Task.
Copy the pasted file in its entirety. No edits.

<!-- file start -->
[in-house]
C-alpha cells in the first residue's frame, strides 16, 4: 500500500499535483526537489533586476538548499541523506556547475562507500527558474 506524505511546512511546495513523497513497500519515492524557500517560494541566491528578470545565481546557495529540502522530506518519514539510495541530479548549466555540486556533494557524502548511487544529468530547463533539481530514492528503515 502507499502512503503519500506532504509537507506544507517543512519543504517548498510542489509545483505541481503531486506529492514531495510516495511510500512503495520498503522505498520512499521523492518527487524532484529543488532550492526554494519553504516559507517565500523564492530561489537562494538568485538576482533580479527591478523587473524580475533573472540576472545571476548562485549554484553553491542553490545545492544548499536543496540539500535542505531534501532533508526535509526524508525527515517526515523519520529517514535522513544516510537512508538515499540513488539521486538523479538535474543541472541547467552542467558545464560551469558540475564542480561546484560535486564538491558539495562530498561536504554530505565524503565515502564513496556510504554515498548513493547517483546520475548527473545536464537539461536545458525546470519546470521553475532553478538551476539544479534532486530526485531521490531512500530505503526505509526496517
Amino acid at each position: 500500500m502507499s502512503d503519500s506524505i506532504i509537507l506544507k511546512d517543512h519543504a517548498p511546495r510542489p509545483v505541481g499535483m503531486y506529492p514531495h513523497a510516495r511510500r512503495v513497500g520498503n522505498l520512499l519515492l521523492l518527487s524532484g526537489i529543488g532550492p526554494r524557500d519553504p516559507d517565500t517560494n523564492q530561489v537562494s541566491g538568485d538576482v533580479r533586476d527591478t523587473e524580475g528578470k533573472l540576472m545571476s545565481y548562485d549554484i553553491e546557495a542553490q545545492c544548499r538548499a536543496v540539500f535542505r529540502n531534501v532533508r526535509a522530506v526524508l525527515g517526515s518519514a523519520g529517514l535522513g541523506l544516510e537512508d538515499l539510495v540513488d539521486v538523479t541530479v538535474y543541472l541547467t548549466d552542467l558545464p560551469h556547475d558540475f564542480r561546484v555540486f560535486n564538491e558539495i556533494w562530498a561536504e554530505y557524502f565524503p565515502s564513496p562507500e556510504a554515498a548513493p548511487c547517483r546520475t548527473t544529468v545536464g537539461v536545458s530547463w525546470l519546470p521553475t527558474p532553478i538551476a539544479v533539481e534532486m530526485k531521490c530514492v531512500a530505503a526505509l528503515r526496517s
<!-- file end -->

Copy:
[in-house]
C-alpha cells in the first residue's frame, strides 16, 4: 500500500499535483526537489533586476538548499541523506556547475562507500527558474 506524505511546512511546495513523497513497500519515492524557500517560494541566491528578470545565481546557495529540502522530506518519514539510495541530479548549466555540486556533494557524502548511487544529468530547463533539481530514492528503515 502507499502512503503519500506532504509537507506544507517543512519543504517548498510542489509545483505541481503531486506529492514531495510516495511510500512503495520498503522505498520512499521523492518527487524532484529543488532550492526554494519553504516559507517565500523564492530561489537562494538568485538576482533580479527591478523587473524580475533573472540576472545571476548562485549554484553553491542553490545545492544548499536543496540539500535542505531534501532533508526535509526524508525527515517526515523519520529517514535522513544516510537512508538515499540513488539521486538523479538535474543541472541547467552542467558545464560551469558540475564542480561546484560535486564538491558539495562530498561536504554530505565524503565515502564513496556510504554515498548513493547517483546520475548527473545536464537539461536545458525546470519546470521553475532553478538551476539544479534532486530526485531521490531512500530505503526505509526496517
Amino acid at each position: 500500500m502507499s502512503d503519500s506524505i506532504i509537507l506544507k511546512d517543512h519543504a517548498p511546495r510542489p509545483v505541481g499535483m503531486y506529492p514531495h513523497a510516495r511510500r512503495v513497500g520498503n522505498l520512499l519515492l521523492l518527487s524532484g526537489i529543488g532550492p526554494r524557500d519553504p516559507d517565500t517560494n523564492q530561489v537562494s541566491g538568485d538576482v533580479r533586476d527591478t523587473e524580475g528578470k533573472l540576472m545571476s545565481y548562485d549554484i553553491e546557495a542553490q545545492c544548499r538548499a536543496v540539500f535542505r529540502n531534501v532533508r526535509a522530506v526524508l525527515g517526515s518519514a523519520g529517514l535522513g541523506l544516510e537512508d538515499l539510495v540513488d539521486v538523479t541530479v538535474y543541472l541547467t548549466d552542467l558545464p560551469h556547475d558540475f564542480r561546484v555540486f560535486n564538491e558539495i556533494w562530498a561536504e554530505y557524502f565524503p565515502s564513496p562507500e556510504a554515498a548513493p548511487c547517483r546520475t548527473t544529468v545536464g537539461v536545458s530547463w525546470l519546470p521553475t527558474p532553478i538551476a539544479v533539481e534532486m530526485k531521490c530514492v531512500a530505503a526505509l528503515r526496517s